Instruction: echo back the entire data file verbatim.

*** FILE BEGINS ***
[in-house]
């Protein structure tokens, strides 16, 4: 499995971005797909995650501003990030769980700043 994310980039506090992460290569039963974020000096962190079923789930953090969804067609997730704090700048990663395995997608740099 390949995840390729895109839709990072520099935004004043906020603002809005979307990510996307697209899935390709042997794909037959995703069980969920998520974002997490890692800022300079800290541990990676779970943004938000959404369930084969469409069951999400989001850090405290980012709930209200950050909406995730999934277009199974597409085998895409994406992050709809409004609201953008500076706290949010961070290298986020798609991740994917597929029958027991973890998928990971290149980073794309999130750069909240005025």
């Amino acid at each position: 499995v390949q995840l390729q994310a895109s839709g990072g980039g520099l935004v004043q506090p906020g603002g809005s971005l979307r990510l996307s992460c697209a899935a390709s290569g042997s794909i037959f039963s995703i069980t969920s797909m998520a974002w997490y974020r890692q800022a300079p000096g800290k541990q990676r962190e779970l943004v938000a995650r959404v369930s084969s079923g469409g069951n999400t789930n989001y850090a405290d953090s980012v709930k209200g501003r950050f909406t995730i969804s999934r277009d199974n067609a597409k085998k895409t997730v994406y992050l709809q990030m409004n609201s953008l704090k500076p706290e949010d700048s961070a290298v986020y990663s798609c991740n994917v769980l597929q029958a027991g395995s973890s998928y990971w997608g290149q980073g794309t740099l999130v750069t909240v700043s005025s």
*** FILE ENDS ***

[in-house]
């Protein structure tokens, strides 16, 4: 499995971005797909995650501003990030769980700043 994310980039506090992460290569039963974020000096962190079923789930953090969804067609997730704090700048990663395995997608740099 390949995840390729895109839709990072520099935004004043906020603002809005979307990510996307697209899935390709042997794909037959995703069980969920998520974002997490890692800022300079800290541990990676779970943004938000959404369930084969469409069951999400989001850090405290980012709930209200950050909406995730999934277009199974597409085998895409994406992050709809409004609201953008500076706290949010961070290298986020798609991740994917597929029958027991973890998928990971290149980073794309999130750069909240005025």
């Amino acid at each position: 499995v390949q995840l390729q994310a895109s839709g990072g980039g520099l935004v004043q506090p906020g603002g809005s971005l979307r990510l996307s992460c697209a899935a390709s290569g042997s794909i037959f039963s995703i069980t969920s797909m998520a974002w997490y974020r890692q800022a300079p000096g800290k541990q990676r962190e779970l943004v938000a995650r959404v369930s084969s079923g469409g069951n999400t789930n989001y850090a405290d953090s980012v709930k209200g501003r950050f909406t995730i969804s999934r277009d199974n067609a597409k085998k895409t997730v994406y992050l709809q990030m409004n609201s953008l704090k500076p706290e949010d700048s961070a290298v986020y990663s798609c991740n994917v769980l597929q029958a027991g395995s973890s998928y990971w997608g290149q980073g794309t740099l999130v750069t909240v700043s005025s």